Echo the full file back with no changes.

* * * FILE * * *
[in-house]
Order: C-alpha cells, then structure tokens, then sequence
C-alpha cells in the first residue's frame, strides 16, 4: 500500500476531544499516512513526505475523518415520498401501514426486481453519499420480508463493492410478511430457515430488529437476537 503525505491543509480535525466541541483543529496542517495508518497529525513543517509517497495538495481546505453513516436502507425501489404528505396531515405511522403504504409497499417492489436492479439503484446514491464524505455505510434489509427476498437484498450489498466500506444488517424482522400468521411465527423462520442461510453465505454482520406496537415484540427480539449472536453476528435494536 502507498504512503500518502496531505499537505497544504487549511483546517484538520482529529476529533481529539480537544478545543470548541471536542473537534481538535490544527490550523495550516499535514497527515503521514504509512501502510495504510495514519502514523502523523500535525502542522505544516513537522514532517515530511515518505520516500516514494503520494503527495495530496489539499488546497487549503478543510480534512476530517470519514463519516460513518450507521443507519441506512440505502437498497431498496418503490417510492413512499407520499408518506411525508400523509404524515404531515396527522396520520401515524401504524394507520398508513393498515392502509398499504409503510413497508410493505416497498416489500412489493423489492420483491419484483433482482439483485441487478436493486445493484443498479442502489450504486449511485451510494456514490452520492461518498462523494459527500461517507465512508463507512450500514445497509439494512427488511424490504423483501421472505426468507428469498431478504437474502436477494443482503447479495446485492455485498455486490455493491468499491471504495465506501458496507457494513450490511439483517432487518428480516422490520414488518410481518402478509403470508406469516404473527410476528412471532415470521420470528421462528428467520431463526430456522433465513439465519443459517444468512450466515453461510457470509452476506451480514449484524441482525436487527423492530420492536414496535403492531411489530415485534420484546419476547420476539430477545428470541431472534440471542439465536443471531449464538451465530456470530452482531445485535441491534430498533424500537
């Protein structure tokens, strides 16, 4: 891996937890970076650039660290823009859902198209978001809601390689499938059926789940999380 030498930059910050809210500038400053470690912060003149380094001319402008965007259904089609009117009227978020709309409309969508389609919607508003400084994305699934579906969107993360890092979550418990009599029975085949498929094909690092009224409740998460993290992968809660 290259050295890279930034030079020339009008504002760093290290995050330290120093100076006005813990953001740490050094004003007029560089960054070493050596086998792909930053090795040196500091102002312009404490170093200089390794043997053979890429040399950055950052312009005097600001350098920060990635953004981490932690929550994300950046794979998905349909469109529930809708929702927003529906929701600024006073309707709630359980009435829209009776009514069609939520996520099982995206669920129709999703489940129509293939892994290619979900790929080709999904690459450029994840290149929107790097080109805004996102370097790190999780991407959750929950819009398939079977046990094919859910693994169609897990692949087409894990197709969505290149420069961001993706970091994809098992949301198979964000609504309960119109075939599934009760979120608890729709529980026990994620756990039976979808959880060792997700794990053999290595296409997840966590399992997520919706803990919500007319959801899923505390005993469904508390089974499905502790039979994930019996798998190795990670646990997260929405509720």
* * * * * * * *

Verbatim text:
[in-house]
Order: C-alpha cells, then structure tokens, then sequence
C-alpha cells in the first residue's frame, strides 16, 4: 500500500476531544499516512513526505475523518415520498401501514426486481453519499420480508463493492410478511430457515430488529437476537 503525505491543509480535525466541541483543529496542517495508518497529525513543517509517497495538495481546505453513516436502507425501489404528505396531515405511522403504504409497499417492489436492479439503484446514491464524505455505510434489509427476498437484498450489498466500506444488517424482522400468521411465527423462520442461510453465505454482520406496537415484540427480539449472536453476528435494536 502507498504512503500518502496531505499537505497544504487549511483546517484538520482529529476529533481529539480537544478545543470548541471536542473537534481538535490544527490550523495550516499535514497527515503521514504509512501502510495504510495514519502514523502523523500535525502542522505544516513537522514532517515530511515518505520516500516514494503520494503527495495530496489539499488546497487549503478543510480534512476530517470519514463519516460513518450507521443507519441506512440505502437498497431498496418503490417510492413512499407520499408518506411525508400523509404524515404531515396527522396520520401515524401504524394507520398508513393498515392502509398499504409503510413497508410493505416497498416489500412489493423489492420483491419484483433482482439483485441487478436493486445493484443498479442502489450504486449511485451510494456514490452520492461518498462523494459527500461517507465512508463507512450500514445497509439494512427488511424490504423483501421472505426468507428469498431478504437474502436477494443482503447479495446485492455485498455486490455493491468499491471504495465506501458496507457494513450490511439483517432487518428480516422490520414488518410481518402478509403470508406469516404473527410476528412471532415470521420470528421462528428467520431463526430456522433465513439465519443459517444468512450466515453461510457470509452476506451480514449484524441482525436487527423492530420492536414496535403492531411489530415485534420484546419476547420476539430477545428470541431472534440471542439465536443471531449464538451465530456470530452482531445485535441491534430498533424500537
């Protein structure tokens, strides 16, 4: 891996937890970076650039660290823009859902198209978001809601390689499938059926789940999380 030498930059910050809210500038400053470690912060003149380094001319402008965007259904089609009117009227978020709309409309969508389609919607508003400084994305699934579906969107993360890092979550418990009599029975085949498929094909690092009224409740998460993290992968809660 290259050295890279930034030079020339009008504002760093290290995050330290120093100076006005813990953001740490050094004003007029560089960054070493050596086998792909930053090795040196500091102002312009404490170093200089390794043997053979890429040399950055950052312009005097600001350098920060990635953004981490932690929550994300950046794979998905349909469109529930809708929702927003529906929701600024006073309707709630359980009435829209009776009514069609939520996520099982995206669920129709999703489940129509293939892994290619979900790929080709999904690459450029994840290149929107790097080109805004996102370097790190999780991407959750929950819009398939079977046990094919859910693994169609897990692949087409894990197709969505290149420069961001993706970091994809098992949301198979964000609504309960119109075939599934009760979120608890729709529980026990994620756990039976979808959880060792997700794990053999290595296409997840966590399992997520919706803990919500007319959801899923505390005993469904508390089974499905502790039979994930019996798998190795990670646990997260929405509720």